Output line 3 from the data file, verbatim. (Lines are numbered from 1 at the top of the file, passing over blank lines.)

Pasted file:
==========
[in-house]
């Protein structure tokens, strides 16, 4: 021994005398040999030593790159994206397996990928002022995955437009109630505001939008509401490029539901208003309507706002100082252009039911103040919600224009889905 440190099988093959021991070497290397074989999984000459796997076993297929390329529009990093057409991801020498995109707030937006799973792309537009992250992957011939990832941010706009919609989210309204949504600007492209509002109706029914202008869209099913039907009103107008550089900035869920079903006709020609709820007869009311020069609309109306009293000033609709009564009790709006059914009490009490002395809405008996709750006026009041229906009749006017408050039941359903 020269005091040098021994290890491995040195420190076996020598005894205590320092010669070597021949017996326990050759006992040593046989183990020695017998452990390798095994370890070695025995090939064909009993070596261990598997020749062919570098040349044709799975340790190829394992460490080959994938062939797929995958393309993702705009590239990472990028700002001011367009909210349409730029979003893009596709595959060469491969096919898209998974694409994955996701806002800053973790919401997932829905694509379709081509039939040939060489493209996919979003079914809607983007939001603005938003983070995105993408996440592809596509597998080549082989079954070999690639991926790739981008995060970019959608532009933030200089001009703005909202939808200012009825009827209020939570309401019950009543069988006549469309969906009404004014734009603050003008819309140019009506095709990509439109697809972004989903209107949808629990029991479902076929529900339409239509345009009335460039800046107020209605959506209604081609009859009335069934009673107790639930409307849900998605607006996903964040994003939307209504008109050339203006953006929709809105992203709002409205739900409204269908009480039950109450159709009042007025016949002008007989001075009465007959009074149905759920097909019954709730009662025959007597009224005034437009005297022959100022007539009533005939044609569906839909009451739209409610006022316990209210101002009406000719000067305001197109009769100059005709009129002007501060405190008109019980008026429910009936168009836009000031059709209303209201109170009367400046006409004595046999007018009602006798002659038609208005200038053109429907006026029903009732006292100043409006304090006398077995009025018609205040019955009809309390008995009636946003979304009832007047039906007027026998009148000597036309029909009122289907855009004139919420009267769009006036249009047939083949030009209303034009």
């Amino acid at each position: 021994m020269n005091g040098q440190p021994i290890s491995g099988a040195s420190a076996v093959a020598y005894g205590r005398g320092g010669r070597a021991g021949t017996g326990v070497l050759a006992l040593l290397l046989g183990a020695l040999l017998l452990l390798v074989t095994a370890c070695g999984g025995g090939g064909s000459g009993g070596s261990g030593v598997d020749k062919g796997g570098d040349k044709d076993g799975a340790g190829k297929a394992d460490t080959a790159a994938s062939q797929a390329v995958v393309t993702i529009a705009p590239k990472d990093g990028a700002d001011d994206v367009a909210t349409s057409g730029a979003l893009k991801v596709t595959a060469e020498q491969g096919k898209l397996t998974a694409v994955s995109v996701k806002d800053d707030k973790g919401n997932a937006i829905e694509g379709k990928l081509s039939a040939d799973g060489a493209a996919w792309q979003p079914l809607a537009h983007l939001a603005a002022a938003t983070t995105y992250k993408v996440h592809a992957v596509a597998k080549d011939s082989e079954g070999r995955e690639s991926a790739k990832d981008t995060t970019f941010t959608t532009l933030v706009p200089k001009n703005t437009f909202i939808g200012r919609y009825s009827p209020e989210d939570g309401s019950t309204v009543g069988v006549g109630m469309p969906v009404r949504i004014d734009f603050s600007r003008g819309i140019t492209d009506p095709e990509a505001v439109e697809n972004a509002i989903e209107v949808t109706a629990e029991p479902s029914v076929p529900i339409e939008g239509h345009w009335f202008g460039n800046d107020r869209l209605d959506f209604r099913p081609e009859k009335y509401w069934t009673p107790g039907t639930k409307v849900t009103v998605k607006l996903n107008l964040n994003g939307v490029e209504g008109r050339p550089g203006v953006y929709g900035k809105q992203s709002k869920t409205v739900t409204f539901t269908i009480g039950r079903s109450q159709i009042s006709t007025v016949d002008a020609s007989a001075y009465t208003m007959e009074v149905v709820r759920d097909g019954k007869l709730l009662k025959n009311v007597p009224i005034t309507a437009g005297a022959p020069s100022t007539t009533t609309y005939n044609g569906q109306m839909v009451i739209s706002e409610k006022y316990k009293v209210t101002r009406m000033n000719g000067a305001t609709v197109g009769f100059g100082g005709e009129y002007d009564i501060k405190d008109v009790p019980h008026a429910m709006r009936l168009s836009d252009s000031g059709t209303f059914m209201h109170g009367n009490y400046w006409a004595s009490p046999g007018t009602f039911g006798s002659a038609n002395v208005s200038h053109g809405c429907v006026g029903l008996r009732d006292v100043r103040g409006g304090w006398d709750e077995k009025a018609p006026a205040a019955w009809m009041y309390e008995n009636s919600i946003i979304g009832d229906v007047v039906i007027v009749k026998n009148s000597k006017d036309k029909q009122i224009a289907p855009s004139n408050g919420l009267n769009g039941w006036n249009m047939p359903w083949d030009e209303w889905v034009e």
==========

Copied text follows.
């Amino acid at each position: 021994m020269n005091g040098q440190p021994i290890s491995g099988a040195s420190a076996v093959a020598y005894g205590r005398g320092g010669r070597a021991g021949t017996g326990v070497l050759a006992l040593l290397l046989g183990a020695l040999l017998l452990l390798v074989t095994a370890c070695g999984g025995g090939g064909s000459g009993g070596s261990g030593v598997d020749k062919g796997g570098d040349k044709d076993g799975a340790g190829k297929a394992d460490t080959a790159a994938s062939q797929a390329v995958v393309t993702i529009a705009p590239k990472d990093g990028a700002d001011d994206v367009a909210t349409s057409g730029a979003l893009k991801v596709t595959a060469e020498q491969g096919k898209l397996t998974a694409v994955s995109v996701k806002d800053d707030k973790g919401n997932a937006i829905e694509g379709k990928l081509s039939a040939d799973g060489a493209a996919w792309q979003p079914l809607a537009h983007l939001a603005a002022a938003t983070t995105y992250k993408v996440h592809a992957v596509a597998k080549d011939s082989e079954g070999r995955e690639s991926a790739k990832d981008t995060t970019f941010t959608t532009l933030v706009p200089k001009n703005t437009f909202i939808g200012r919609y009825s009827p209020e989210d939570g309401s019950t309204v009543g069988v006549g109630m469309p969906v009404r949504i004014d734009f603050s600007r003008g819309i140019t492209d009506p095709e990509a505001v439109e697809n972004a509002i989903e209107v949808t109706a629990e029991p479902s029914v076929p529900i339409e939008g239509h345009w009335f202008g460039n800046d107020r869209l209605d959506f209604r099913p081609e009859k009335y509401w069934t009673p107790g039907t639930k409307v849900t009103v998605k607006l996903n107008l964040n994003g939307v490029e209504g008109r050339p550089g203006v953006y929709g900035k809105q992203s709002k869920t409205v739900t409204f539901t269908i009480g039950r079903s109450q159709i009042s006709t007025v016949d002008a020609s007989a001075y009465t208003m007959e009074v149905v709820r759920d097909g019954k007869l709730l009662k025959n009311v007597p009224i005034t309507a437009g005297a022959p020069s100022t007539t009533t609309y005939n044609g569906q109306m839909v009451i739209s706002e409610k006022y316990k009293v209210t101002r009406m000033n000719g000067a305001t609709v197109g009769f100059g100082g005709e009129y002007d009564i501060k405190d008109v009790p019980h008026a429910m709006r009936l168009s836009d252009s000031g059709t209303f059914m209201h109170g009367n009490y400046w006409a004595s009490p046999g007018t009602f039911g006798s002659a038609n002395v208005s200038h053109g809405c429907v006026g029903l008996r009732d006292v100043r103040g409006g304090w006398d709750e077995k009025a018609p006026a205040a019955w009809m009041y309390e008995n009636s919600i946003i979304g009832d229906v007047v039906i007027v009749k026998n009148s000597k006017d036309k029909q009122i224009a289907p855009s004139n408050g919420l009267n769009g039941w006036n249009m047939p359903w083949d030009e209303w889905v034009e």